The federal Immigration Reform and Control Act of 1986 (IRCA) makes it unlawful “to hire, or to recruit or refer for a fee, for employment in the United States an alien knowing the alien is an unauthorized alien.” (8 U.S.C. §1324a) The law expressly bars the states from taking action against the employment of undocumented persons. The law’s preemption language prohibits “any state or local law imposing civil or criminal sanctions (other than through licensing and similar laws) upon those who employ, or recruit or refer for a fee for employment, unauthorized aliens.” The law also required employers to verify potential employees’ immigration status through E-Verify, a web-based federal database. f
In 2007, Arizona enacted the Legal Arizona Workers Act (LAWA). This law called for, among other immigration-related topics, the suspension or revocation of the business license of any employer that knowingly or intentionally hired an undocumented person. The passage of LAWA prompted the Chamber of Commerce of the United States and a number of civil rights organizations to file suit in federal court on grounds that LAWA was expressly and impliedly preempted by IRCA. The district court upheld the Arizona law, finding that LAWA was not preempted because Congress had included in the IRCA the clause (“other than through licensing and similar laws”). The Ninth Circuit Court of Appeals agreed, and the Supreme Court accepted the appeal of Chamber of Commerce (and other groups) in 2010.
The Chamber urged the Court to look to the legislative history of related federal legislation as a basis to conclude that the savings clause should be construed narrowly. To do otherwise, they contended, would lead to each state developing licensing schemes that could interfere with the uniform federal plan.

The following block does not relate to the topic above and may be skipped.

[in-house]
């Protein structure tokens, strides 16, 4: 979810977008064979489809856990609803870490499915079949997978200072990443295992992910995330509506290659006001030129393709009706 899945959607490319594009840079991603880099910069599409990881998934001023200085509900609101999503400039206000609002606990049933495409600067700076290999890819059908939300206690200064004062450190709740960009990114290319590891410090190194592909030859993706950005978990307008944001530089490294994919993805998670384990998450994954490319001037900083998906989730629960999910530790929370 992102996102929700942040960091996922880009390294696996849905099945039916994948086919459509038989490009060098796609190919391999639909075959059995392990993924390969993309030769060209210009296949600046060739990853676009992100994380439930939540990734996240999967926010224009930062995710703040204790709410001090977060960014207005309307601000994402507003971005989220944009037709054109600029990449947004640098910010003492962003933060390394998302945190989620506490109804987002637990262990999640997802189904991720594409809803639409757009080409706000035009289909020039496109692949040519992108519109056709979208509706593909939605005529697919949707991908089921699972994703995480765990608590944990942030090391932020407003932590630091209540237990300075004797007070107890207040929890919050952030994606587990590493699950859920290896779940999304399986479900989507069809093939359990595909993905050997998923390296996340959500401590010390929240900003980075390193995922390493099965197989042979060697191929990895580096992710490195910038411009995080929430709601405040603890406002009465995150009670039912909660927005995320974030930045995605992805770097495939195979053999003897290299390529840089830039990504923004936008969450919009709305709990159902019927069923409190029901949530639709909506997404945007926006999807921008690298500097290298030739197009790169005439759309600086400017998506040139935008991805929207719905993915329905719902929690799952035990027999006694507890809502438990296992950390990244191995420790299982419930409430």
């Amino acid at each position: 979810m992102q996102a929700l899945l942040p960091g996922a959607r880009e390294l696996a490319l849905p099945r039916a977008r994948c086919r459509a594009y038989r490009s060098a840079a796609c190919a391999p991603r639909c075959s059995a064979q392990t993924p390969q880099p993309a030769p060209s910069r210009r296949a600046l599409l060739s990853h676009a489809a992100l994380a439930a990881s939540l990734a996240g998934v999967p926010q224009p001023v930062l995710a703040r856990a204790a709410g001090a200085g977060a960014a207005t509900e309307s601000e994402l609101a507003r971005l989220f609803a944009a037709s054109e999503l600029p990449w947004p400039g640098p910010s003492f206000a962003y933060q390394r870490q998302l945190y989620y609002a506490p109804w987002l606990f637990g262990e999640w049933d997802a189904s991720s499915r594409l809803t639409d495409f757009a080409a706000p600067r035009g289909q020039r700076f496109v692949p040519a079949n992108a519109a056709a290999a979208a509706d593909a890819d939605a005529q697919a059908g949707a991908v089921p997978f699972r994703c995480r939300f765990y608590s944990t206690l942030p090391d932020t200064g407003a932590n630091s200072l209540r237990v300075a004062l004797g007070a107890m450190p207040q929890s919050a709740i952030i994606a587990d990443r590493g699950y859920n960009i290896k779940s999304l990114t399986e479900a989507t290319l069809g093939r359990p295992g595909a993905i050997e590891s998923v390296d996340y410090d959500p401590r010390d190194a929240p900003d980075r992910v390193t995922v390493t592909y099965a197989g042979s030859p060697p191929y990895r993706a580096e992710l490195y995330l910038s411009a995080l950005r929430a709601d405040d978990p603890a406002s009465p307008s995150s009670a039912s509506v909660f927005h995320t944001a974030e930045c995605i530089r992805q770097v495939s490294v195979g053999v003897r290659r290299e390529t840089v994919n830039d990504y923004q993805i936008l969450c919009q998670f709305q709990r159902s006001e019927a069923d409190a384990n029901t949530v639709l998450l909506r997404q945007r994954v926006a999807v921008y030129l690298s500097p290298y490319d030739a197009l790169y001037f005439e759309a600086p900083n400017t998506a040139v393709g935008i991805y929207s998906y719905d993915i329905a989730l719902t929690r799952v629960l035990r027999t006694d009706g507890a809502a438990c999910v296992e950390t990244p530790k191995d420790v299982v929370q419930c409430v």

The Supreme Court, in a majority opinion by Chief Justice John Roberts, rejected this argument, choosing instead to focus on the text of LAWA. The Court noted that IRCA expressly preempts state restrictions on immigration except those relating to “licensing and similar laws.” The Court noted that the Arizona law’s definition of license “largely parrots the definition of ‘license’ that Congress codified in the Administrative Procedure Act.” The Court therefore held that the licensing provision of LAWA was not preempted by federal law.
Justice Stephen Breyer dissented, pointing out that the legislative history of IRCA made clear that the law resulted from a careful balancing of interests – including “to prevent employers from disfavoring job applicants who appear foreign.” Justice Breyer criticized Arizona’s broad definition of license (which included a wide variety of documents unrelated to employment relationships, such as articles of incorporation) because such a broad definition gave the Arizona law a far-wider reach than IRCA. This, combined with LAWA’s harsher penalties, resulted in a state statute that “seriously threatens the federal act’s anti-discriminatory objectives by radically skewing the relevant penalties.” In this way, he contended, LAWA amounted to an inappropriate undermining of federal law.
See also Arizona v. United States.
Marisa S. Cianciarulo, “The ‘Arizonification’ of Immigration Law: Implications of Chamber of Commerce v. Whiting for State and Local Immigration Legislation,” Harvard Latino Law Review 15 (2012) 85; Mary Fan, “Rebellious State Crimmigration Enforcement and the Foreign Affairs Power,” Washington University Law Review 89 (2012) 1269.